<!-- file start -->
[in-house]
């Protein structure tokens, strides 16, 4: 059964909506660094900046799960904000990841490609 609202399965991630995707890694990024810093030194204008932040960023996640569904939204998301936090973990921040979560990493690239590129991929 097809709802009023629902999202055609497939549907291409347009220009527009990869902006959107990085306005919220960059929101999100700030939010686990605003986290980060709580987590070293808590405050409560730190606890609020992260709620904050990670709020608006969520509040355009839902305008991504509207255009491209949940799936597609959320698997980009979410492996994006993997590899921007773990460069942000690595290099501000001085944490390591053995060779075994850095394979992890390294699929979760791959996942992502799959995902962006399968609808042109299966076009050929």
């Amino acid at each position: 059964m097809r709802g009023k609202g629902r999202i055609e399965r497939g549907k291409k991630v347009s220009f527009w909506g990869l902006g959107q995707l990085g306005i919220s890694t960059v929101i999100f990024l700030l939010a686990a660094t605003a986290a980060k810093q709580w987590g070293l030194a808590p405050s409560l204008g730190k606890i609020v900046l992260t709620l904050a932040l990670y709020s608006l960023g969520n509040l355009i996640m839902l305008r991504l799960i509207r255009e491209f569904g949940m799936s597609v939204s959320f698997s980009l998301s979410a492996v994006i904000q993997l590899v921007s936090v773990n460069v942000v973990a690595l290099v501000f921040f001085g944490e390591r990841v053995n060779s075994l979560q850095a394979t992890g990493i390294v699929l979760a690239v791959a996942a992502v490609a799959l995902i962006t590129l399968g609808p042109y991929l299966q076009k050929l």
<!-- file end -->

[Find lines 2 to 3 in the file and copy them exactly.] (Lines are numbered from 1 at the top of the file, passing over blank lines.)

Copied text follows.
């Protein structure tokens, strides 16, 4: 059964909506660094900046799960904000990841490609 609202399965991630995707890694990024810093030194204008932040960023996640569904939204998301936090973990921040979560990493690239590129991929 097809709802009023629902999202055609497939549907291409347009220009527009990869902006959107990085306005919220960059929101999100700030939010686990605003986290980060709580987590070293808590405050409560730190606890609020992260709620904050990670709020608006969520509040355009839902305008991504509207255009491209949940799936597609959320698997980009979410492996994006993997590899921007773990460069942000690595290099501000001085944490390591053995060779075994850095394979992890390294699929979760791959996942992502799959995902962006399968609808042109299966076009050929």
């Amino acid at each position: 059964m097809r709802g009023k609202g629902r999202i055609e399965r497939g549907k291409k991630v347009s220009f527009w909506g990869l902006g959107q995707l990085g306005i919220s890694t960059v929101i999100f990024l700030l939010a686990a660094t605003a986290a980060k810093q709580w987590g070293l030194a808590p405050s409560l204008g730190k606890i609020v900046l992260t709620l904050a932040l990670y709020s608006l960023g969520n509040l355009i996640m839902l305008r991504l799960i509207r255009e491209f569904g949940m799936s597609v939204s959320f698997s980009l998301s979410a492996v994006i904000q993997l590899v921007s936090v773990n460069v942000v973990a690595l290099v501000f921040f001085g944490e390591r990841v053995n060779s075994l979560q850095a394979t992890g990493i390294v699929l979760a690239v791959a996942a992502v490609a799959l995902i962006t590129l399968g609808p042109y991929l299966q076009k050929l």